The Wackier Words of Sewing and Fashion
It took me a minute to figure out why I'd purchased "invisible spinach" at Joann's. Then I had to laugh.
That's just Joann's receipt shorthand for one invisible zipper, color spinach.
Every time I take a look through Fairchild's Dictionary of Fashion, I'm struck by all the weird sewing and fashion terms. They, too, make me laugh or wonder how on earth did THAT get named ... THAT?
I've included below just a few words or phrases I'm curious about. Some I've found answers for, but others still puzzle me. If you know more, share! And please comment with any funny, odd, or strange sewing or fashion terms you'd like to get to the bottom of. I'm sure the Threads community can come up with the correct answers!
Albatross: Fairchild's describes this as a type of lightweight wool. I'm sure "The Rime of the Ancient Mariner" can't be the source (that albatross wasn't light!). NarrowFabricsManufacturers.com has this explanation: "So named because the texture resembles the breast of an albatross."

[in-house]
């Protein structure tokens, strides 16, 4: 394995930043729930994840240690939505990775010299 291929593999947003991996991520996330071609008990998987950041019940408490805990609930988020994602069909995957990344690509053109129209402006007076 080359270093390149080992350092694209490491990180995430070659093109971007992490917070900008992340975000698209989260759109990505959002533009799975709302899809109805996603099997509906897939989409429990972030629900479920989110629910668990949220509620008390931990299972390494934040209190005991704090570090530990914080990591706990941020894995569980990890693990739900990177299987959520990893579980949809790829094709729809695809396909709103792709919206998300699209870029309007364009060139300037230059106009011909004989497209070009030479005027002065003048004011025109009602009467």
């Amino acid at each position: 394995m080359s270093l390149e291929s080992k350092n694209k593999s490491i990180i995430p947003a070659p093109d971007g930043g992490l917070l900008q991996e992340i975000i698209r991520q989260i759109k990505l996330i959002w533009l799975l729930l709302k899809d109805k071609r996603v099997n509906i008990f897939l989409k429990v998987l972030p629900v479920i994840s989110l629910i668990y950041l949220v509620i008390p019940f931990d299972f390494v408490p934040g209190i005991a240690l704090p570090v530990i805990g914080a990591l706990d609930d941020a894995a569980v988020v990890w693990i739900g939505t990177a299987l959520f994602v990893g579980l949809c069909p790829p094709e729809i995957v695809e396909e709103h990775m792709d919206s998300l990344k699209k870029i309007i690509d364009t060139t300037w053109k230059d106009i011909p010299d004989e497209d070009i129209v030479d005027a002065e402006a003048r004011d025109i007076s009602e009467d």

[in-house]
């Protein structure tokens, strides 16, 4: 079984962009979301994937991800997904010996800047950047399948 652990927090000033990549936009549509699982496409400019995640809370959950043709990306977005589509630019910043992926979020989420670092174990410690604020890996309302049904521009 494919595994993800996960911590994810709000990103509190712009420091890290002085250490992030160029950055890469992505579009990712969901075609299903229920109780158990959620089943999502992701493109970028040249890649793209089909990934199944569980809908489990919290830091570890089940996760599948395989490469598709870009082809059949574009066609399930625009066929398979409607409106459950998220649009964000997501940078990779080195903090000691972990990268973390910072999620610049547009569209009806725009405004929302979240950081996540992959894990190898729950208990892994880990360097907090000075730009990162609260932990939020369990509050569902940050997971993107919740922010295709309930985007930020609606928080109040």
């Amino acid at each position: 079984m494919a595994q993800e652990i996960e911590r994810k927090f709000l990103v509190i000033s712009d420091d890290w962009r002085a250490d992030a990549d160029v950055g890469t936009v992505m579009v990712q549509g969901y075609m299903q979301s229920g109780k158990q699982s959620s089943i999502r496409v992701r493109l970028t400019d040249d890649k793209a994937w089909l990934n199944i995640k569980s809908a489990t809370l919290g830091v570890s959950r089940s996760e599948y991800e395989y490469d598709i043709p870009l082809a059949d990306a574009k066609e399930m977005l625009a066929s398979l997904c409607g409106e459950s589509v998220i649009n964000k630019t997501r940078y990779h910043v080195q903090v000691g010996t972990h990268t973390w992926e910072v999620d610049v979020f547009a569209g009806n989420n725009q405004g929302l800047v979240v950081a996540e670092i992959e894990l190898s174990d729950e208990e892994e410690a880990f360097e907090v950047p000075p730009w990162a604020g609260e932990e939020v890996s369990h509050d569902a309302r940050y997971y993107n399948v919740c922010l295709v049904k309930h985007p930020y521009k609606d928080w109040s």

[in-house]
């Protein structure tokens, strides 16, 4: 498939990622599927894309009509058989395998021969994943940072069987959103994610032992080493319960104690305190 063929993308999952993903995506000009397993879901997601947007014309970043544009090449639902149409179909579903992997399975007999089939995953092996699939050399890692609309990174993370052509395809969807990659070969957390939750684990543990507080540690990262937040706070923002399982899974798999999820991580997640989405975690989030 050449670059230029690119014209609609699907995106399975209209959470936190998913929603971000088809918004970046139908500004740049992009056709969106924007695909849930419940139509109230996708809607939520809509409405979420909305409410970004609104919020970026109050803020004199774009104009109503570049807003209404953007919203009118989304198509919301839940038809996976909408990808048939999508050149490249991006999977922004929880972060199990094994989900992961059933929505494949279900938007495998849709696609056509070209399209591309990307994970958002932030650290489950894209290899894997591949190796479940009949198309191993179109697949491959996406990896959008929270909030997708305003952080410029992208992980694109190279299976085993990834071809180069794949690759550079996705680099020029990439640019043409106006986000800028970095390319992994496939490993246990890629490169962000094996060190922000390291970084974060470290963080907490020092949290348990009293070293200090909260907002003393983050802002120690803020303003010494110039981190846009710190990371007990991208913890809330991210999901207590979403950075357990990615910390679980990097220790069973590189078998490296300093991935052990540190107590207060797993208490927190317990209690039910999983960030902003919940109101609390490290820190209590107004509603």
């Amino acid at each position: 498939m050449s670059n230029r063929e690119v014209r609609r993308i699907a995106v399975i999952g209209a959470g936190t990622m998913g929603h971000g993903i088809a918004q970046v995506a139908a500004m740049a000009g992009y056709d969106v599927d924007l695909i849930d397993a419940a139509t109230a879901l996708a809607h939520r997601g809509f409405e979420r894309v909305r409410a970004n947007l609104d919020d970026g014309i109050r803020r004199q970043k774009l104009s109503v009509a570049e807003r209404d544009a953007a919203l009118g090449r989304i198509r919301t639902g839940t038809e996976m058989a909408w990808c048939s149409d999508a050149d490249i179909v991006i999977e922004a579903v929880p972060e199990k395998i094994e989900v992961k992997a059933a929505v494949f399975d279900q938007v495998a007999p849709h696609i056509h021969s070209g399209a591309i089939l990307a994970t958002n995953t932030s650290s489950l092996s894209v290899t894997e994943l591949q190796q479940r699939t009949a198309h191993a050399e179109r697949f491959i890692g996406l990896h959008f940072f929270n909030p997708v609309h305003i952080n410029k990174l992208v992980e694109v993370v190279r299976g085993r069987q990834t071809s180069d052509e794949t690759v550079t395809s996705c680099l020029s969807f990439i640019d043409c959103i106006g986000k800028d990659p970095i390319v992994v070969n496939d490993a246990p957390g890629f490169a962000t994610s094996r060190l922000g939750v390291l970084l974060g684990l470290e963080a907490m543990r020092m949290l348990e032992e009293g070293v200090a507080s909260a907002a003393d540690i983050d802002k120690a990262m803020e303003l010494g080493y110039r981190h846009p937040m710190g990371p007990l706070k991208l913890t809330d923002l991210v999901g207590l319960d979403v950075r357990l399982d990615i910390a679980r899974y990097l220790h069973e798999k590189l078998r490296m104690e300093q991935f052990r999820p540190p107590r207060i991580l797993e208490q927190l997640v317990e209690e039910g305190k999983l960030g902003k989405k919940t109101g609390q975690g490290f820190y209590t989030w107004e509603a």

Bugle beads: Personally, I never thought they were shaped all that much like bugles, so it made me curious. Dictionary.com described the usage as of "obscure origin" but likely from the late 16th century and possibly linked - through Middle English and Old French - to the Late Latin "bugula" of "bugulus" for cow. Why? Apparently because cow horns were used as instruments and the word persisted through to the modern bugle horn. Whew, long journey for a simple word. The entry also included an adjective form - "bugled" means "to be ornamented with bugles."
Tailor's ham: Easy! The shape, of course, is like a big ol' ham. I just wonder if it ever had another name, before some tailor said, "Could you hand me that ... pressing thing... that's shaped like a ... ham?" This poor notion never had a chance. The name stuck. Wikipedia did have the interesting bit of trivia: there was a New Jersey company that sold pork rolls called "Taylor's Prepared Ham."
Ticking: I'm stumped! I know what it is, but have no idea why it's called that. If you know, please fill me in!
Worsted: According to the Reader's Digest "New Complete Guide to Sewing," it's a "Type of wool yarn and fabric in which the fibers are carded and combed to remove short fibers. Worsted have a smooth surface..." But why is it called "worsted"? According to Wikipedia, the name comes from the English village of Worstead, famous for yarn and fabric manufacturing since the 12th century.
Are there any sewing terms you've wondered how they got their name? I have to stop, but I'm intrigued by cat stitch, Belcher handkerchief, kitten heel, bodkin... the list goes on. Perhaps I can do a post in the future, with more terms and explanations from Threads readers.